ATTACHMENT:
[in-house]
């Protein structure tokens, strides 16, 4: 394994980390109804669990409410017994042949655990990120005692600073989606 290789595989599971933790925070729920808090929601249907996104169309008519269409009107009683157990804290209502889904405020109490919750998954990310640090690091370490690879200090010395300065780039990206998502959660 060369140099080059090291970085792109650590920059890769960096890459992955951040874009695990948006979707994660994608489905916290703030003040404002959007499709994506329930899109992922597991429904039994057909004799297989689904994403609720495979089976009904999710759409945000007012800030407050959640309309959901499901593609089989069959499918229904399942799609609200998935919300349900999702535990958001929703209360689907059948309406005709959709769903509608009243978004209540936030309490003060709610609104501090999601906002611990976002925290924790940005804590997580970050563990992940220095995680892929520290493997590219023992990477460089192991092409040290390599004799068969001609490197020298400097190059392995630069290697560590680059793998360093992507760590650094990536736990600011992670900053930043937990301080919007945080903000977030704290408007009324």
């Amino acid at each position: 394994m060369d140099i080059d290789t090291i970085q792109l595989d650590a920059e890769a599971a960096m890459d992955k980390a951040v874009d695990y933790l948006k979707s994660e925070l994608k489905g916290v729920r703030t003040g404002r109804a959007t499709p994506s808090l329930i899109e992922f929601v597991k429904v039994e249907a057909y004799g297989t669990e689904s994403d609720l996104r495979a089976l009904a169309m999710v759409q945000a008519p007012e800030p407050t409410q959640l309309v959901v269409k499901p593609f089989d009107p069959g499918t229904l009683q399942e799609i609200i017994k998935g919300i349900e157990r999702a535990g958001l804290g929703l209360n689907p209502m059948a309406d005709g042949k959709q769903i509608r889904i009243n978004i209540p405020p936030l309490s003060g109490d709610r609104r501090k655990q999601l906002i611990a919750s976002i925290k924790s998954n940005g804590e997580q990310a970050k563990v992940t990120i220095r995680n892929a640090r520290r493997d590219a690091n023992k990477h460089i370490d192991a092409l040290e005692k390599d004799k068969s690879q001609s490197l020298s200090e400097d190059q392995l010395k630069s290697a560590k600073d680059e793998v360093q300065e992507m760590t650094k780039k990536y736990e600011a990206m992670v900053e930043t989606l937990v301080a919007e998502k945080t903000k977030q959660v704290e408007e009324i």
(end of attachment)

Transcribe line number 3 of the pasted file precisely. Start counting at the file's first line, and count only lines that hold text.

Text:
């Amino acid at each position: 394994m060369d140099i080059d290789t090291i970085q792109l595989d650590a920059e890769a599971a960096m890459d992955k980390a951040v874009d695990y933790l948006k979707s994660e925070l994608k489905g916290v729920r703030t003040g404002r109804a959007t499709p994506s808090l329930i899109e992922f929601v597991k429904v039994e249907a057909y004799g297989t669990e689904s994403d609720l996104r495979a089976l009904a169309m999710v759409q945000a008519p007012e800030p407050t409410q959640l309309v959901v269409k499901p593609f089989d009107p069959g499918t229904l009683q399942e799609i609200i017994k998935g919300i349900e157990r999702a535990g958001l804290g929703l209360n689907p209502m059948a309406d005709g042949k959709q769903i509608r889904i009243n978004i209540p405020p936030l309490s003060g109490d709610r609104r501090k655990q999601l906002i611990a919750s976002i925290k924790s998954n940005g804590e997580q990310a970050k563990v992940t990120i220095r995680n892929a640090r520290r493997d590219a690091n023992k990477h460089i370490d192991a092409l040290e005692k390599d004799k068969s690879q001609s490197l020298s200090e400097d190059q392995l010395k630069s290697a560590k600073d680059e793998v360093q300065e992507m760590t650094k780039k990536y736990e600011a990206m992670v900053e930043t989606l937990v301080a919007e998502k945080t903000k977030q959660v704290e408007e009324i």